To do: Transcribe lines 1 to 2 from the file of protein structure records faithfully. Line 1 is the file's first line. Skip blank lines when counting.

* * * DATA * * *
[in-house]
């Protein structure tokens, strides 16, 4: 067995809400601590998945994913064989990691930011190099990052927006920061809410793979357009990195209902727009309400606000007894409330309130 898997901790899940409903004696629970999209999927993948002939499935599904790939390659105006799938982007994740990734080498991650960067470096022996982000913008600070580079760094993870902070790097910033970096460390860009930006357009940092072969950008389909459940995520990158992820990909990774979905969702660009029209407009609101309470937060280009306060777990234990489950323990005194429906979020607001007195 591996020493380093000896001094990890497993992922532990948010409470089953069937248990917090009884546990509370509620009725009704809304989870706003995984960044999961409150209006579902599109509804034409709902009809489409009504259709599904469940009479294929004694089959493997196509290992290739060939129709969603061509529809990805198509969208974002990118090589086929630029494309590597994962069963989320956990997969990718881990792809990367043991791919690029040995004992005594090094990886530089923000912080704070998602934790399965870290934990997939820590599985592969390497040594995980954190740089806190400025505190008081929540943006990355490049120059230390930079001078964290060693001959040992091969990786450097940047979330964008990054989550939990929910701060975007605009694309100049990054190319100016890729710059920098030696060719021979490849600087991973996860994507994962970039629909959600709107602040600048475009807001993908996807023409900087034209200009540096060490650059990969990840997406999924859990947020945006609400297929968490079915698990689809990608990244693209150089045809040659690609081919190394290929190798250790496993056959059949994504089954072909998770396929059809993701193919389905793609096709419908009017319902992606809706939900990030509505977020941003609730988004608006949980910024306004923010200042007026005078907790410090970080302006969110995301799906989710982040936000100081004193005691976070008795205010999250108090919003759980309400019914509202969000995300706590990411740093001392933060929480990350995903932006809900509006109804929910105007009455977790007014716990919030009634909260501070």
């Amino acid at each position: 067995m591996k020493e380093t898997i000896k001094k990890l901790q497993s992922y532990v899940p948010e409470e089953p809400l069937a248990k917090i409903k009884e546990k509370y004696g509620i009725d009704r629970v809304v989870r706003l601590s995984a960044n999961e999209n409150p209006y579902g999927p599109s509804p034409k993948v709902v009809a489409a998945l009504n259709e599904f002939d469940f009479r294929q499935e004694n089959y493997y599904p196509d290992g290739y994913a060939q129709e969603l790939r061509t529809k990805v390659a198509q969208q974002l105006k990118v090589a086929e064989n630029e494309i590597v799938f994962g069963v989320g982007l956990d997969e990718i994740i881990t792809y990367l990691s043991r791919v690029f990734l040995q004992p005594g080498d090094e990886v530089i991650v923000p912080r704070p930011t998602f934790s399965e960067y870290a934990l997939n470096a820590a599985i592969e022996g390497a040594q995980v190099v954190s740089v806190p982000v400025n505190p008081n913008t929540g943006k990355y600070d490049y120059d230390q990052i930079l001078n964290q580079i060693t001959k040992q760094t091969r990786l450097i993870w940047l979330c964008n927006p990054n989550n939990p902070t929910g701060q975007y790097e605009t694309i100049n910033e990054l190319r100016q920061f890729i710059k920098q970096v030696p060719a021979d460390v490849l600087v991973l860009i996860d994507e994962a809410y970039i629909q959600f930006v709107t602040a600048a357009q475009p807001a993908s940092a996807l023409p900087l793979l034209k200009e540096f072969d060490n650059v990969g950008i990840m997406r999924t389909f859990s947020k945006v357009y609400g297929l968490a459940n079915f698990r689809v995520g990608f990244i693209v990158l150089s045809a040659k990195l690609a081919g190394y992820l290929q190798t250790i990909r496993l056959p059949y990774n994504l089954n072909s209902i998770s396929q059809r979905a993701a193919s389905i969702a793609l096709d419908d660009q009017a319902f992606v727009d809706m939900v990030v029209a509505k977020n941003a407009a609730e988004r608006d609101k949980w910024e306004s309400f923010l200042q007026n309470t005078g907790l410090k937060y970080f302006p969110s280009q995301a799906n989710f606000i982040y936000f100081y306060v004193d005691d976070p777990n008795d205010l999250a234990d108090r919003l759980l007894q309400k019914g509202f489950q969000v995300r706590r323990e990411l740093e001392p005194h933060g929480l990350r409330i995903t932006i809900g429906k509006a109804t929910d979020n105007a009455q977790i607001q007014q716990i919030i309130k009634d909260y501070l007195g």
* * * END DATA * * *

[in-house]
């Protein structure tokens, strides 16, 4: 067995809400601590998945994913064989990691930011190099990052927006920061809410793979357009990195209902727009309400606000007894409330309130 898997901790899940409903004696629970999209999927993948002939499935599904790939390659105006799938982007994740990734080498991650960067470096022996982000913008600070580079760094993870902070790097910033970096460390860009930006357009940092072969950008389909459940995520990158992820990909990774979905969702660009029209407009609101309470937060280009306060777990234990489950323990005194429906979020607001007195 591996020493380093000896001094990890497993992922532990948010409470089953069937248990917090009884546990509370509620009725009704809304989870706003995984960044999961409150209006579902599109509804034409709902009809489409009504259709599904469940009479294929004694089959493997196509290992290739060939129709969603061509529809990805198509969208974002990118090589086929630029494309590597994962069963989320956990997969990718881990792809990367043991791919690029040995004992005594090094990886530089923000912080704070998602934790399965870290934990997939820590599985592969390497040594995980954190740089806190400025505190008081929540943006990355490049120059230390930079001078964290060693001959040992091969990786450097940047979330964008990054989550939990929910701060975007605009694309100049990054190319100016890729710059920098030696060719021979490849600087991973996860994507994962970039629909959600709107602040600048475009807001993908996807023409900087034209200009540096060490650059990969990840997406999924859990947020945006609400297929968490079915698990689809990608990244693209150089045809040659690609081919190394290929190798250790496993056959059949994504089954072909998770396929059809993701193919389905793609096709419908009017319902992606809706939900990030509505977020941003609730988004608006949980910024306004923010200042007026005078907790410090970080302006969110995301799906989710982040936000100081004193005691976070008795205010999250108090919003759980309400019914509202969000995300706590990411740093001392933060929480990350995903932006809900509006109804929910105007009455977790007014716990919030009634909260501070």